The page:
Researchers predict impacts of wildfire smoke after climate change

smoke climate change

Above: Illustration from Harvard/Yale paper about the impacts of wildfire smoke following climate change. The colors indicate the number of smoke waves based on the primary smoke wave definition (cutoff= 6 μg/m3). The map on the left represents the present day (based on 2004-2009 data). The map on the right represents the future under climate change (based on projected data for the years 2046-2051). 

(Originally published at 11:39 a.m. MDT August 16, 2016; edited at 6 p.m. MDT August 17 to include this link to the research paper. We contacted the author and asked for a copy of the document, which we now have on our website for our readers.)

Researchers at Harvard and Yale Universities have written a paper predicting the quantities of wildfire smoke that will be impacting residents of the United States in the years 2046 through 2051. Unfortunately it will cost you $40 to get a copy of the complete results of their research. Open Access to publically funded research is apparently not a priority at Harvard and Yale. (UPDATE: on August 17 we obtained a copy of the paper from one of the authors. But it would still cost $40 to buy it from the journal.)

The information here is obtained from the abstract and one document with supplementary material that was available.

To identify the highest-risk areas, the team used a fire prediction model and advanced atmospheric modeling to separate pollution caused by wildfires from other pollution sources and track the likely movement of smoke. The authors estimate that under future climate change, more than 82 million individuals will experience a 57 percent and 31 percent increase in the frequency and intensity, respectively, of Smoke Waves, which they define as ≥2 consecutive days with high wildfire-specific PM2.5.

Northern California, Western Oregon and the Great Plains are likely to suffer the highest exposure to wildfire smoke in the future. Results point to the potential health impacts of increasing wildfire activity on large numbers of people in a warming climate and the need to establish or modify U.S. wildfire management and evacuation programs in high-risk regions. The study also adds to the growing literature arguing that extreme events in a changing climate could have significant consequences for human health.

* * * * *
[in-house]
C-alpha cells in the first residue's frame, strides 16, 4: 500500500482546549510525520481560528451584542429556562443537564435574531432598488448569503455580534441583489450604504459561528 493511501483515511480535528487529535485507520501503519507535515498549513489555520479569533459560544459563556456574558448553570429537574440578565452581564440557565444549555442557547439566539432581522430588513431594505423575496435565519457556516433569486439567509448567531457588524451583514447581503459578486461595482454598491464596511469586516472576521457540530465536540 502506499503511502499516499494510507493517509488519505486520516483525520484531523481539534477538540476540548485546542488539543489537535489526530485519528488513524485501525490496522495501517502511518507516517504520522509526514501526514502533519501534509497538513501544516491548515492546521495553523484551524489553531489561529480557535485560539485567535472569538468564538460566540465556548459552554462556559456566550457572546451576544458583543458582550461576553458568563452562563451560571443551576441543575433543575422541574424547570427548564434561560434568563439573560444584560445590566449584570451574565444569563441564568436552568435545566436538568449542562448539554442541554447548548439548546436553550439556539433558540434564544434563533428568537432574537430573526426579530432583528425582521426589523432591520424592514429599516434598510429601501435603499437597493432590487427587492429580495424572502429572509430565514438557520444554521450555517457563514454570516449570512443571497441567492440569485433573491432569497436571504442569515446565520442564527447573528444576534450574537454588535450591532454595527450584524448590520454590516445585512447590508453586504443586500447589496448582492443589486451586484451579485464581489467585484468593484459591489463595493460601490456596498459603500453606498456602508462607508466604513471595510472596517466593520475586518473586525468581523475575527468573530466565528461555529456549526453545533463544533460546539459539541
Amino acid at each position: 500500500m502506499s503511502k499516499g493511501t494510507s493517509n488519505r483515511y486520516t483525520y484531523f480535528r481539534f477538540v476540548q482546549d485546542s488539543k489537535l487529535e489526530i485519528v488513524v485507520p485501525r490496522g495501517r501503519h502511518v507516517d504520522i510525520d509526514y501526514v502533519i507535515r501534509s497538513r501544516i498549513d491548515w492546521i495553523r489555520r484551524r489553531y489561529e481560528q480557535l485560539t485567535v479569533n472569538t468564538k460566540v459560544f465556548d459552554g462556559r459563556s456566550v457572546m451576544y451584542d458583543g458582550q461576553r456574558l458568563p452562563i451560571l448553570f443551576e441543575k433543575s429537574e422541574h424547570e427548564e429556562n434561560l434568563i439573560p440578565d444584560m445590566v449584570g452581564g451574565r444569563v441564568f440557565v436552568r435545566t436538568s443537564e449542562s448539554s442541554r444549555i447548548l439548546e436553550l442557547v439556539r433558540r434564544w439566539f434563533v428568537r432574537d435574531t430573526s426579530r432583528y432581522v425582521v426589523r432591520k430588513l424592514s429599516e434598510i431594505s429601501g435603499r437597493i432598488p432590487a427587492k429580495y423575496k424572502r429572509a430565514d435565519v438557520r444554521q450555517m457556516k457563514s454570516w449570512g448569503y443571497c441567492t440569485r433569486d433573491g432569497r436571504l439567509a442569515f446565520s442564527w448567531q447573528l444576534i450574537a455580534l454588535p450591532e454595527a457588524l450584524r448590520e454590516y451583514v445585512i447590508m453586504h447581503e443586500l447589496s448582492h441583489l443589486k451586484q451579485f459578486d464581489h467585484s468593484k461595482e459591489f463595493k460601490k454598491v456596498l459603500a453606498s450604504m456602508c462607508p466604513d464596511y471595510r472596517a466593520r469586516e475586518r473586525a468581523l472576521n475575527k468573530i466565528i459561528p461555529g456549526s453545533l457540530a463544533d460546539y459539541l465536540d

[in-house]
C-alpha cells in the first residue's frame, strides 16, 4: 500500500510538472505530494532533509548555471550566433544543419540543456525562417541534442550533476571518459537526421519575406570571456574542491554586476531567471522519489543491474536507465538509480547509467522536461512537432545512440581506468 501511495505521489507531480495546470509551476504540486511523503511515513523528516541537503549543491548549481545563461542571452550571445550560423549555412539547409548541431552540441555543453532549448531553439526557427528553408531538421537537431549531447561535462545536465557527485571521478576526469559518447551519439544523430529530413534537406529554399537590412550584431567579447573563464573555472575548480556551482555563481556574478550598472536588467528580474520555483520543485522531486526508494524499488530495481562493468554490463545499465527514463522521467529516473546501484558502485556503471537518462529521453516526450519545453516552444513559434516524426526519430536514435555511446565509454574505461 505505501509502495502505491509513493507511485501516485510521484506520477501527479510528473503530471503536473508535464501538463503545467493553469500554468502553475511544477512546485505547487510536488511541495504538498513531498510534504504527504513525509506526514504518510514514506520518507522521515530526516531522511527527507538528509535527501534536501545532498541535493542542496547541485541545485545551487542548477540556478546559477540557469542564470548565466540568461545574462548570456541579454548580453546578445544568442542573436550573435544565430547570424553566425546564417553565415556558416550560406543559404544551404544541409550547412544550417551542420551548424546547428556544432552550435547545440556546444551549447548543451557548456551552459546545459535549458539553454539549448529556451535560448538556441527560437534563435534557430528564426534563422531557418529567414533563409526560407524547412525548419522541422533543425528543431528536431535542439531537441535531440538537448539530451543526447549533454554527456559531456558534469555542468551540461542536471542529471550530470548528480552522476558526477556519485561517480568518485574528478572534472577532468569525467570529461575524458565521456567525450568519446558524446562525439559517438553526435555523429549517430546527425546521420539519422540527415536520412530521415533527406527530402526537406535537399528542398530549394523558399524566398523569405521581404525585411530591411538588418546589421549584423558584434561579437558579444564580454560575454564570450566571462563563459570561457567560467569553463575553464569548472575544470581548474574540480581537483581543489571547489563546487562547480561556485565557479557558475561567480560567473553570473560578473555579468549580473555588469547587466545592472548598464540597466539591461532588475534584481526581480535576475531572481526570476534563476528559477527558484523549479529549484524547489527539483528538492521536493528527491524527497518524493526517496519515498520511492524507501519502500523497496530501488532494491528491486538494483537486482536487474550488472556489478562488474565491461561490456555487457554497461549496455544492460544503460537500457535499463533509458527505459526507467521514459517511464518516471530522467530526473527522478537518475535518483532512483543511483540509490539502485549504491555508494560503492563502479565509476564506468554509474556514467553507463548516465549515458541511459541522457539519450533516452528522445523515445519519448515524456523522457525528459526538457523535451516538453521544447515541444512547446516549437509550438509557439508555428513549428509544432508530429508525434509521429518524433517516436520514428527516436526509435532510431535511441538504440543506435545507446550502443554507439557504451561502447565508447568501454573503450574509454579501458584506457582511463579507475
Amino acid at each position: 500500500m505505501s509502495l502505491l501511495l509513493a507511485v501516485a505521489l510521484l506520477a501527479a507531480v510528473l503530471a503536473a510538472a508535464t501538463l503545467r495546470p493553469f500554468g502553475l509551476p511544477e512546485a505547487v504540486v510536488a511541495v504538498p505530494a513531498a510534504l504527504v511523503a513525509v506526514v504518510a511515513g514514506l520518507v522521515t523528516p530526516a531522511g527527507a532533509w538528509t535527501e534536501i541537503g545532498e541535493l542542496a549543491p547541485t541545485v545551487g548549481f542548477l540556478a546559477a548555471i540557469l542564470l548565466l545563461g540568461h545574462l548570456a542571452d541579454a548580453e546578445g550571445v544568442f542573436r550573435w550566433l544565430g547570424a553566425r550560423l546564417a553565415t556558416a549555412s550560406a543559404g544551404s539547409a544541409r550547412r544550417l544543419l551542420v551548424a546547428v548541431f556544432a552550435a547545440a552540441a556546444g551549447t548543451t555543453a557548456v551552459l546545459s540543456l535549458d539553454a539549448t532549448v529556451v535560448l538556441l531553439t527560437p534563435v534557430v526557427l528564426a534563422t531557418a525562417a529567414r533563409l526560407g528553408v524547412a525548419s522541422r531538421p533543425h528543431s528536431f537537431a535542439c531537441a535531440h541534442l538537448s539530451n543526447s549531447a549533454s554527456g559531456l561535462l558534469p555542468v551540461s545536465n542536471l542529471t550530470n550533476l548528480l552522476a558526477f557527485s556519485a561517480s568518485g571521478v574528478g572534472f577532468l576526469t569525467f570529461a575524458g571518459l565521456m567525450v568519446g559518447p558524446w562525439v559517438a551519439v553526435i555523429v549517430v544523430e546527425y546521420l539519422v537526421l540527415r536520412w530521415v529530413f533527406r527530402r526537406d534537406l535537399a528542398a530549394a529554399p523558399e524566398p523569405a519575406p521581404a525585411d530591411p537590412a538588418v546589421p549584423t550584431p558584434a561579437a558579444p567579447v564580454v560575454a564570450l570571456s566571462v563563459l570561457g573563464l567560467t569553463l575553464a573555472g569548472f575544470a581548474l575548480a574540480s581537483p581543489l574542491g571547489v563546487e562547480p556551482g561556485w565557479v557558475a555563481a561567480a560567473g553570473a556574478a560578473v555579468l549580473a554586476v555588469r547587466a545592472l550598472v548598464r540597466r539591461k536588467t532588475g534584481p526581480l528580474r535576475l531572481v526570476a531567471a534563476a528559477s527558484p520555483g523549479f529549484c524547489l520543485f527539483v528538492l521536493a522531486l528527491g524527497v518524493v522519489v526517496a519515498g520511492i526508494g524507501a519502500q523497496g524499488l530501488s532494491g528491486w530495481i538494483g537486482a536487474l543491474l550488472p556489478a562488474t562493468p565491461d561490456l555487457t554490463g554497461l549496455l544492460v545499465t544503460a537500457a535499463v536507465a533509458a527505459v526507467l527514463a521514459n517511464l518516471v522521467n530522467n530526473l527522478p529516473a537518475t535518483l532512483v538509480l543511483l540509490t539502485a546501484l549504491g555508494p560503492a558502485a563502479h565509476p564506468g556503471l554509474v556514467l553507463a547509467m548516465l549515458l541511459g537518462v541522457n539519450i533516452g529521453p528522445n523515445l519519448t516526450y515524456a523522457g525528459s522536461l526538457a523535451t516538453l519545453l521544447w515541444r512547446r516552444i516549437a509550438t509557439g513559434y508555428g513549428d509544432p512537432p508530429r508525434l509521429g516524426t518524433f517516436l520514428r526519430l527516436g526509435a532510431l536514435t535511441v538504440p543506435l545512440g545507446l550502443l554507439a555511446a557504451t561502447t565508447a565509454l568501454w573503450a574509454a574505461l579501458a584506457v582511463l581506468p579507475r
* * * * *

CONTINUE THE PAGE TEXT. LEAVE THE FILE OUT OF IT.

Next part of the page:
A call to Loretta J. Mickley, one of the authors, to ask about access to the publically funded research, was not immediately returned. UPDATE, August 17, 2016: Ms. Mickley did call the following day, and said she was disappointed that Harvard chose a non-Open Access journal in which to place the paper. She said she will send us a copy of the paper and it will also be posted on her web site in the next day or two. We will link to it later. The research was funded, she said, by the Environmental Protection Agency and the National Institutes of Health. In our opinion government agencies that fund research should only do so if the findings are made public at no additional charge.

(UPDATE: we found the paper on Ms. Mickley’s web site and downloaded it.)

The paper’s authors are J.C. Liu, L.J. Mickley, M.P Sulprizio, et al.

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Author: Bill Gabbert

After working full time in wildland fire for 33 years, he continues to learn, and strives to be a Student of Fire.